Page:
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amidst Antwerp Archduke Charles Archduke John arms army arrived artillery Aspern attack Austrian bank battalions battle battle of Aspern battle of Wagram Bavarians besiegers bridge British cabinet Cadiz campaign Catalonia cavalry centre Colonel columns combat command commenced contest corps cuirassiers Danube Davoust defeated defence direction disaster division dominions effect Emperor empire enemy enemy's England English Europe expedition fire flank force formidable fortress France French French empire front frontier garrison guard guns horse hostilities hundred immediately Imperial important India infantry inhabitants Lobau Lord Lord Lake loss Massena military monarchy mountains Mysore Napoleon Peninsula pieces of cannon Portugal Prince prisoners provinces ramparts rear regiments rendered resistance resolution retired retreat Scheldt side siege soldiers soon Soult Spain Spaniards Spanish Spechbacher spirit success thousand strong tion town treaty troops Tyrol valley vast Vict victory Vienna vigour Wagram Wellington whole
Page 158 - Nothing could stop that astonishing infantry. No sudden burst of undisciplined valour, no nervous enthusiasm weakened the stability of their order, their flashing eyes were bent on the dark columns in their front, their measured tread shook the ground, their dreadful v.olleys swept away the head of every formation, their deafening shouts overpowered the dissonant cries that broke from all parts of the tumultuous crowd, as slowly and with a horrid carnage it was pushed by the incessant vigour of the...
Page 158 - In vain did Soult, by voice and gesture, animate his Frenchmen ; in vain did the hardiest veterans, extricating themselves from the crowded columns, sacrifice their lives to gain time for the mass to open out on such a fair field ; in vain did the mass itself bear up, and fiercely striving, fire indiscriminately upon friends and foes, while the horsemen hovering on the flank threatened to charge the advancing line.
Page 43 - And whereas to pursue schemes of conquest and extension of dominion in India are measures repugnant to the wish, the honour and the policy of this nation...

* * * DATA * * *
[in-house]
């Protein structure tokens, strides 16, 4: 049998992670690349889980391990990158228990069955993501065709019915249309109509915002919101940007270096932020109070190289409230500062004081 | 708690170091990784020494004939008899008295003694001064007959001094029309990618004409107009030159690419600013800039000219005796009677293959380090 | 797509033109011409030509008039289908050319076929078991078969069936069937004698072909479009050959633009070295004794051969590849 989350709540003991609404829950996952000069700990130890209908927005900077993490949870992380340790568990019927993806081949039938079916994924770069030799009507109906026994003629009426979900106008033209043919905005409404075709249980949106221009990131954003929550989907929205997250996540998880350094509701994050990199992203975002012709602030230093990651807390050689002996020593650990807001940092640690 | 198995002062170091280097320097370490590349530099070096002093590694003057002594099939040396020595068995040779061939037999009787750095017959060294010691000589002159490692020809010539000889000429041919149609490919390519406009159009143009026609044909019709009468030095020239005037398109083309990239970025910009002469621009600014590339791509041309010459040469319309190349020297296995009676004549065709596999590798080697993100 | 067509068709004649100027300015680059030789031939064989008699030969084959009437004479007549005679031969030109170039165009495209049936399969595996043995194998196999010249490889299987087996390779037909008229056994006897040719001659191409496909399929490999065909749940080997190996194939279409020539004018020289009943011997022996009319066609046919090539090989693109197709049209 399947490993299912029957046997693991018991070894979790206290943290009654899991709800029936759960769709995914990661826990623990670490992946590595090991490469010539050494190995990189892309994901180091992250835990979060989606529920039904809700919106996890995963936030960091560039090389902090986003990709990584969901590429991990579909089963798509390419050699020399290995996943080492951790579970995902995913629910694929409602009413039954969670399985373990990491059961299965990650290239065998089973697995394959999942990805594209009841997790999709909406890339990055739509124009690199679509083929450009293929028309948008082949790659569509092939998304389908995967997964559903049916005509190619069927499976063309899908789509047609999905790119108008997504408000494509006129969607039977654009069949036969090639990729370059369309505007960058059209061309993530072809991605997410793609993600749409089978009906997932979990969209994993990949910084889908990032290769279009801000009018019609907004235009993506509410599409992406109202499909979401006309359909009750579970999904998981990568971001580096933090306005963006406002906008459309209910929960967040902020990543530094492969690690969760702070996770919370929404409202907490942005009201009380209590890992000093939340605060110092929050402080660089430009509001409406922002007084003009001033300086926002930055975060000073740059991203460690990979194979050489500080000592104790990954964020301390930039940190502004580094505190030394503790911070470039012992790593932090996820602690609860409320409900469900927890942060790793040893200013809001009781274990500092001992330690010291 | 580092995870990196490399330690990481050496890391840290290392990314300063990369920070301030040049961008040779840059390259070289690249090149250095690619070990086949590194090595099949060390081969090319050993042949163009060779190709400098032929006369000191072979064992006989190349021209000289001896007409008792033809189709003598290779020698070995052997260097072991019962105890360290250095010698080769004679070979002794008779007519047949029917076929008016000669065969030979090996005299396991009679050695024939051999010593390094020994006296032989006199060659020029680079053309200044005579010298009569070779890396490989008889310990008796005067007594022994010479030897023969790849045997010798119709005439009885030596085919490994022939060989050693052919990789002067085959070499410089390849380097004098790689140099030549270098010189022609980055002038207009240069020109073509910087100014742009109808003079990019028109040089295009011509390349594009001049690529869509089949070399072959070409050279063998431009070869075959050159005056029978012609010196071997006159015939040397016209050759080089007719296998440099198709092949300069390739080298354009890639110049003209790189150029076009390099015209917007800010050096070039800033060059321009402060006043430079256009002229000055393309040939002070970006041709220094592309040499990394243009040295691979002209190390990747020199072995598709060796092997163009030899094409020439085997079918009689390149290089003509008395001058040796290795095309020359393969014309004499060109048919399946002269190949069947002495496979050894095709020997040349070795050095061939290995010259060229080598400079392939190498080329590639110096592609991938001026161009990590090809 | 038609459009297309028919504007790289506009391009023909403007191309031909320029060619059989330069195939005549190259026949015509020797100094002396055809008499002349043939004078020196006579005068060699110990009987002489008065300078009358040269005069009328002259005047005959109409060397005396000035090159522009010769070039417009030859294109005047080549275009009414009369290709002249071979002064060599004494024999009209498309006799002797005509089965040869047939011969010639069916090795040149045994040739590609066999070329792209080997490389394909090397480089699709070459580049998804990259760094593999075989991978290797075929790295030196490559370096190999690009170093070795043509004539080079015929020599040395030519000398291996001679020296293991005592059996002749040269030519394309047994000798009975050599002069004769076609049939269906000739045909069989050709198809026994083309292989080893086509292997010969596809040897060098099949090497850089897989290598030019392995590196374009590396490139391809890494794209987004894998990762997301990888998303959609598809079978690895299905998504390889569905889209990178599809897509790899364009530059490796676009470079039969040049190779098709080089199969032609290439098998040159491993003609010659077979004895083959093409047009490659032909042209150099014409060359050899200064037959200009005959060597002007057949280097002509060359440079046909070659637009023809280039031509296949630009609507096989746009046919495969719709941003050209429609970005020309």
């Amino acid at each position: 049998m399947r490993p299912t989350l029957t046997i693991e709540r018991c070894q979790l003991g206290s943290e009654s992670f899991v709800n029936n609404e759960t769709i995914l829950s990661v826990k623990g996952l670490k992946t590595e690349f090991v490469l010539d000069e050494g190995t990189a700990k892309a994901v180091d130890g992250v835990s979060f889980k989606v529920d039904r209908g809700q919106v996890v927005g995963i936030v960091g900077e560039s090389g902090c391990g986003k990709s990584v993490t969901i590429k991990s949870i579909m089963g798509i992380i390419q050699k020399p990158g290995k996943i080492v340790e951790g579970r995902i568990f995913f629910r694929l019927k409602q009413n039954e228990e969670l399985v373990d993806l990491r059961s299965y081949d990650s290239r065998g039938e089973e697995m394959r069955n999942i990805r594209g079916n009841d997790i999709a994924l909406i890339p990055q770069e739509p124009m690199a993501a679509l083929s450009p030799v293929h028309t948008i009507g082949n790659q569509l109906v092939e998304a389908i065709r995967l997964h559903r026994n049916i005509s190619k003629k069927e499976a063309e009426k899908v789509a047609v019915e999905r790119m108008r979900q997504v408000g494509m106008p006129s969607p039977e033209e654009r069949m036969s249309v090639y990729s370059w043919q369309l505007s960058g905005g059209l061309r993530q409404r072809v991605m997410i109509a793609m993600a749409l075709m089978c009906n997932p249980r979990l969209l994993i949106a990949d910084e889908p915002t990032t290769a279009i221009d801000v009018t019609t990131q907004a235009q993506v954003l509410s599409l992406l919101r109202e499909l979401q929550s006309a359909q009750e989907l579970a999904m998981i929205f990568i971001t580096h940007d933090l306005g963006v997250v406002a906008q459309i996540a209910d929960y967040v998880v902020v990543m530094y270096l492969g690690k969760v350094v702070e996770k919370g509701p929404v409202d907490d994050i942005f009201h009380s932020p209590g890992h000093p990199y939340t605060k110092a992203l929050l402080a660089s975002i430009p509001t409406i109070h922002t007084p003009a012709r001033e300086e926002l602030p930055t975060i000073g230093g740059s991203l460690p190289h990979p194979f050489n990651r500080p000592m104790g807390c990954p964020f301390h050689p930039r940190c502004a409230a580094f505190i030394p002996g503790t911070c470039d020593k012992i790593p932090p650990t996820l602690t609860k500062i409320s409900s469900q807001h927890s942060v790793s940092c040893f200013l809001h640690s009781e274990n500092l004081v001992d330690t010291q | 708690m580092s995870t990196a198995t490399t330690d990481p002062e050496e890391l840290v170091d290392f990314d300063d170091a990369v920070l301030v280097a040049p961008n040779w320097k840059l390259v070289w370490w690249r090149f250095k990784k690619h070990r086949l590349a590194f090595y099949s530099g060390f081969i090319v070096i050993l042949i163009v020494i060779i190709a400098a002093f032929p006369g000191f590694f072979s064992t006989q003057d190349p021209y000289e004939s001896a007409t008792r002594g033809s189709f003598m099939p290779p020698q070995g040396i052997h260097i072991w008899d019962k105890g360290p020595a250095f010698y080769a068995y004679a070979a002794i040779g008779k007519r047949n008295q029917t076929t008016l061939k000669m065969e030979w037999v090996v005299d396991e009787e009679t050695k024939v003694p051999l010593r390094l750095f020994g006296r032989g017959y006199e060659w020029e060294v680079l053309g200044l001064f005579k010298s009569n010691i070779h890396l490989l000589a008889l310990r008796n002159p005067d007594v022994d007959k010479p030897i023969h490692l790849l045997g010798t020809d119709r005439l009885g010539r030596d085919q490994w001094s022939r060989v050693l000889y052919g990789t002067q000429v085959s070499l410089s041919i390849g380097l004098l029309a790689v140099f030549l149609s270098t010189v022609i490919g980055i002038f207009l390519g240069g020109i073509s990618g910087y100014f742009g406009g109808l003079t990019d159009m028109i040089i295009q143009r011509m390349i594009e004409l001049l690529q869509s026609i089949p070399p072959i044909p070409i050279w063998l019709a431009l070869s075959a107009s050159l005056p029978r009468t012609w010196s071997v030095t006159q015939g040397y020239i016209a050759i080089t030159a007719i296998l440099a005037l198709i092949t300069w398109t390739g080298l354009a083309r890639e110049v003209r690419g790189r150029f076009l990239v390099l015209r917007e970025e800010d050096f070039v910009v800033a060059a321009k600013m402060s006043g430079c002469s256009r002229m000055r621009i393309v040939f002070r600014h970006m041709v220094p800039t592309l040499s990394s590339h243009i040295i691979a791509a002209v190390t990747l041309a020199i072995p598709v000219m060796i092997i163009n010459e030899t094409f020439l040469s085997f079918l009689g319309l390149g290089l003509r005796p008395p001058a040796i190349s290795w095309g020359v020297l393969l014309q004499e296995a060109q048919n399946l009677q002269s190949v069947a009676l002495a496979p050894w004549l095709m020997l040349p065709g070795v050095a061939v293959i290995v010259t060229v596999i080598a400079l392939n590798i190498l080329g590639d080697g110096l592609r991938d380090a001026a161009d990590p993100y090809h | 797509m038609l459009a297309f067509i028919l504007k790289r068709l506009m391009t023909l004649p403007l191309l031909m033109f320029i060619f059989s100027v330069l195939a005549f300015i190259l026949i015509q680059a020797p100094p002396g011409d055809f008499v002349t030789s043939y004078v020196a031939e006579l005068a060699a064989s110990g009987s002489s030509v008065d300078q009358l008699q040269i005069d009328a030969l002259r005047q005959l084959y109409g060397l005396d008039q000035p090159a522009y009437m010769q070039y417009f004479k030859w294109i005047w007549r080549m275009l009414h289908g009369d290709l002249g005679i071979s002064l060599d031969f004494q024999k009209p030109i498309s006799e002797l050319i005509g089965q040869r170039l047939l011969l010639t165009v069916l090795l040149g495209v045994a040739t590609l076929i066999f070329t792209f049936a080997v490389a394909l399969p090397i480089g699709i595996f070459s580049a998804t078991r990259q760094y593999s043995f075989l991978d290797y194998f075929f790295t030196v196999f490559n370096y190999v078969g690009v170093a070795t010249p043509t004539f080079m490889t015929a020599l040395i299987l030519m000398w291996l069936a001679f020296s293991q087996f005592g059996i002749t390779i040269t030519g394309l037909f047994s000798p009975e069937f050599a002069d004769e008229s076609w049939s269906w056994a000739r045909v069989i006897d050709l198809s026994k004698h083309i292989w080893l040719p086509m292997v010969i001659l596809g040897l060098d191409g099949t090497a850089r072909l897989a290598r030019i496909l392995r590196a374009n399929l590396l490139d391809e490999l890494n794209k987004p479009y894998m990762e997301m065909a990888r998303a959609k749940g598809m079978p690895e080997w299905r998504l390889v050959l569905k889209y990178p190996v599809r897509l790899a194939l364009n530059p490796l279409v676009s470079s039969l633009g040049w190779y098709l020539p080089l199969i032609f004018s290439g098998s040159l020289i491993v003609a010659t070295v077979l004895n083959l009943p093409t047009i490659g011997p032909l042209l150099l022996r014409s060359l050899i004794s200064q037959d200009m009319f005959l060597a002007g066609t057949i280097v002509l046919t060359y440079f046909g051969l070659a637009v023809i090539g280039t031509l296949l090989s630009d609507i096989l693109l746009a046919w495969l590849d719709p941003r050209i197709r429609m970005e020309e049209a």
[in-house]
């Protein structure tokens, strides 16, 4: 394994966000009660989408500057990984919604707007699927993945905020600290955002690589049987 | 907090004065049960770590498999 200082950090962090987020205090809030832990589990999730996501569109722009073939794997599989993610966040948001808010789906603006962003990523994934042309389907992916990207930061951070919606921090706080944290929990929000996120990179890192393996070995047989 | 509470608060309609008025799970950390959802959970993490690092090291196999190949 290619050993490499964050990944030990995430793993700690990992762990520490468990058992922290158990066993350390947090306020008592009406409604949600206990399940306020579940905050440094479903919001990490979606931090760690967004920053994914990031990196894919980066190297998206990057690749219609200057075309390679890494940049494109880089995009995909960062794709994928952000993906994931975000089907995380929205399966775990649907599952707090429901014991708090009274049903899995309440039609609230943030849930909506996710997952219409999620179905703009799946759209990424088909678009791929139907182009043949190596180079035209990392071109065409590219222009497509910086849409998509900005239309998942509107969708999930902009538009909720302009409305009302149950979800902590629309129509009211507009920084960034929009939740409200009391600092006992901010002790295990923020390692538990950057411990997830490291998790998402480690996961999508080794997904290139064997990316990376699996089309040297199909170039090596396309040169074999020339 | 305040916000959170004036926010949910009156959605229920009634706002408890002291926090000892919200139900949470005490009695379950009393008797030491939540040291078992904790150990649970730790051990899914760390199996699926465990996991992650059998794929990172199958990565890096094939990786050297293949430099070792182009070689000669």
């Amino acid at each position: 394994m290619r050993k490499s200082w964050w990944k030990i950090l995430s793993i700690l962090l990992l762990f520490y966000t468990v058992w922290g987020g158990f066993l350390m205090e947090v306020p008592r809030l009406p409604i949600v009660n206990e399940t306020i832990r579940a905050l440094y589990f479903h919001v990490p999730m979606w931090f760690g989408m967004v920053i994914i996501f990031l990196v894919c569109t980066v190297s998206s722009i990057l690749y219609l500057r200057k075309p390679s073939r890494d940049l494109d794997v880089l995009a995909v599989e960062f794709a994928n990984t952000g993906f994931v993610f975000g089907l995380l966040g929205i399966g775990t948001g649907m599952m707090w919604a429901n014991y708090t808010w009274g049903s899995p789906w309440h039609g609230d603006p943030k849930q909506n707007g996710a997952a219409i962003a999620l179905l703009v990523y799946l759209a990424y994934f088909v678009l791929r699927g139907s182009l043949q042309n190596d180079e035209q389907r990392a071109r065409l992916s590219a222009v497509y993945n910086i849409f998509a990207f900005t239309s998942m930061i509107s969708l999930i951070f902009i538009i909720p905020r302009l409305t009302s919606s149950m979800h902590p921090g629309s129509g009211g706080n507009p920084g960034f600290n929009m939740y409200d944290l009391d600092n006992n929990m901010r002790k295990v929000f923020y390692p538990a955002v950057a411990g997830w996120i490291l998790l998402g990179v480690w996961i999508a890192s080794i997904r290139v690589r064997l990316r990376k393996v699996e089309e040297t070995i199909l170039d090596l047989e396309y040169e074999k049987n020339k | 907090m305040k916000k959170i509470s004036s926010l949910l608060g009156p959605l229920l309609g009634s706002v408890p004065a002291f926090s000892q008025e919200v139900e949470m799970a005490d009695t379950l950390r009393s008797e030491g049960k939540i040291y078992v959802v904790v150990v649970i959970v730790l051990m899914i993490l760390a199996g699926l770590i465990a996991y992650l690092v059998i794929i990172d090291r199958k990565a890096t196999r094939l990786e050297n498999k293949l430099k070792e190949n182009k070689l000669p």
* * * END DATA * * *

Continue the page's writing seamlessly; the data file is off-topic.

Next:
Page 50 - Mediterranean that we prefer to the sure, regular, and increasing North American trade — a trade placed beyond the reach of the enemy's power, and which supports at once all that remains of the liberty of the seas, and gives life and vigour to its main pillar within the realm, the manufactures and commerce of England.
Page 158 - ... bent on the dark columns in their front ; their measured tread shook the ground ; their dreadful volleys swept away the head of every formation; their deafening shouts overpowered the dissonant cries that broke from all parts of the tumultuous crowd, as foot by foot, and with a horrid carnage, it was driven by the incessant vigour of the attack to the farthest edge of the hill.
Page 28 - Constituents, whose character as free-men, and even whose personal safety, depend, in so great a degree, upon the decision of this question - a question of no less importance than this: Whether our liberty be still to be secured by the laws of our forefathers, or be to lay at the absolute mercy of a part of our fellow-subjects,' collected together by means which it is not necessary for me to describe.
Page 18 - I am the unfortunate man ; my name is Bellingham ; it is a private injury ; I know what I have done ; it was a denial of justice on the part of Government.
Page 188 - ... influence of religion. Impressed with these reflections, he will behold with indulgence, perhaps even with interest, the crosses which frequently mark the brow of a precipice, and the little chapels hollowed out of the rock where the road is narrowed; he will consider them as so many pledges of security, and rest assured, that, as long as the pious mountaineer continues to adore the
Page 37 - That although the adverse circumstances of our trade, together with the large amount of our military expenditure abroad, may have contributed to render our exchanges with the continent of Europe unfavourable, yet the extraordinary degree in which the exchanges have been depressed for so long a period, has been in a great measure occasioned by the depreciation which has taken place in the relative value of the currency of this...